We hope these studies would give further insight into the subject and impart deeper understanding to the art of using DEX in the most beneficial way.

  References Top

Mantz J, Josserand J, Hamada S. Dexmedetomidine: New insights. Eur J Anaesthesiol 2011;28:3-6.  Back to cited text no. 1
Mason KP, Lerman J. Review article: Dexmedetomidine in children: Current knowledge and future applications. Anesth Analg 2011;113:1129-42.  Back to cited text no. 2
Grewal A. Dexmedetomidine: New avenues. J Anaesthesiol Clin Pharmacol 2011;27:297-302.  Back to cited text no. 3
[PUBMED]  Medknow Journal  
Dawes J, Myers D, Görges M, Zhou G, Ansermino JM, Montgomery CJ. Identifying a rapid bolus dose of dexmedetomidine (ED50) with acceptable hemodynamic outcomes in children. Paediatr Anaesth 2014;24:1260-7.  Back to cited text no. 4
Yuen VM, Hui TW, Irwin MG, Yuen MK. A comparison of intranasal dexmedetomidine and oral midazolam for premedication in pediatric anesthesia: A double-blinded randomized controlled trial. Anesth Analg 2008;106:1715-21.  Back to cited text no. 5
Dahmani S, Stany I, Brasher C, Lejeune C, Bruneau B, Wood C, et al. Pharmacological prevention of sevoflurane- and desflurane-related emergence agitation in children: A meta-analysis of published studies. Br J Anaesth 2010;104:216-23.  Back to cited text no. 6
Ibacache ME, Muñoz HR, Brandes V, Morales AL. Single-dose dexmedetomidine reduces agitation after sevoflurane anesthesia in children. Anesth Analg 2004;98:60-3.  Back to cited text no. 7
Guler G, Akin A, Tosun Z, Ors S, Esmaoglu A, Boyaci A. Single-dose dexmedetomidine reduces agitation and provides smooth extubation after pediatric adenotonsillectomy. Paediatr Anaesth 2005;15:762-6.  Back to cited text no. 8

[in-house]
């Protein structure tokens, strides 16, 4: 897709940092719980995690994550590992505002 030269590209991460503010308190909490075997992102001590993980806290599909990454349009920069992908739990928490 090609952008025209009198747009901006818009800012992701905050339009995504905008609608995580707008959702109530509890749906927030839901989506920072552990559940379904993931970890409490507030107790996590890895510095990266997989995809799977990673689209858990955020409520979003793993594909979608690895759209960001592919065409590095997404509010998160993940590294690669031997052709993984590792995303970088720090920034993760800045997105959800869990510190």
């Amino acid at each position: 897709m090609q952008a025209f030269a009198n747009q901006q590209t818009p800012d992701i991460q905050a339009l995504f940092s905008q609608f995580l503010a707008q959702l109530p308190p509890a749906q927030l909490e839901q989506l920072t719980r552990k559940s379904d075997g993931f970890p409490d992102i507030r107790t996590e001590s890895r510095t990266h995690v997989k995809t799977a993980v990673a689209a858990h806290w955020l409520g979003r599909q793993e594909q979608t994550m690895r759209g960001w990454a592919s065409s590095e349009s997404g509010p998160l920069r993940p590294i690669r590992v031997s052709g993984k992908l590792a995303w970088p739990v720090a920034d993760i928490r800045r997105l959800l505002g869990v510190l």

Turan G, Dincer E, Ozgultekin A, Uslu C, Akgun N. Comparison of dexmedetomidine, remifentanyl and esmolol in controlled hypotensive anaesthesia. Eur J Anaesthesiol 2008;25:65-6.  Back to cited text no. 9
Shams T, El Bahnasawe NS, Abu-Samra M, El-Masry R. Induced hypotension for functional endoscopic sinus surgery: A comparative study of dexmedetomidine versus esmolol. Saudi J Anaesth 2013;7:175-80.  Back to cited text no. 10
[PUBMED]  Medknow Journal  
Bergese SD, Khabiri B, Roberts WD, Howie MB, McSweeney TD, Gerhardt MA. Dexmedetomidine for conscious sedation in difficult awake fiberoptic intubation cases. J Clin Anesth 2007;19:141-4.  Back to cited text no. 11
Souter MJ, Rozet I, Ojemann JG, Souter KJ, Holmes MD, Lee L, et al. Dexmedetomidine sedation during awake craniotomy for seizure resection: Effects on electrocorticography. J Neurosurg Anesthesiol 2007;19:38-44.  Back to cited text no. 12
Mahmoud M, Sadhasivam S, Sestokas AK, Samuels P, McAuliffe J. Loss of transcranial electric motor evoked potentials during pediatric spine surgery with dexmedetomidine. Anesthesiology 2007;106:393-6.  Back to cited text no. 13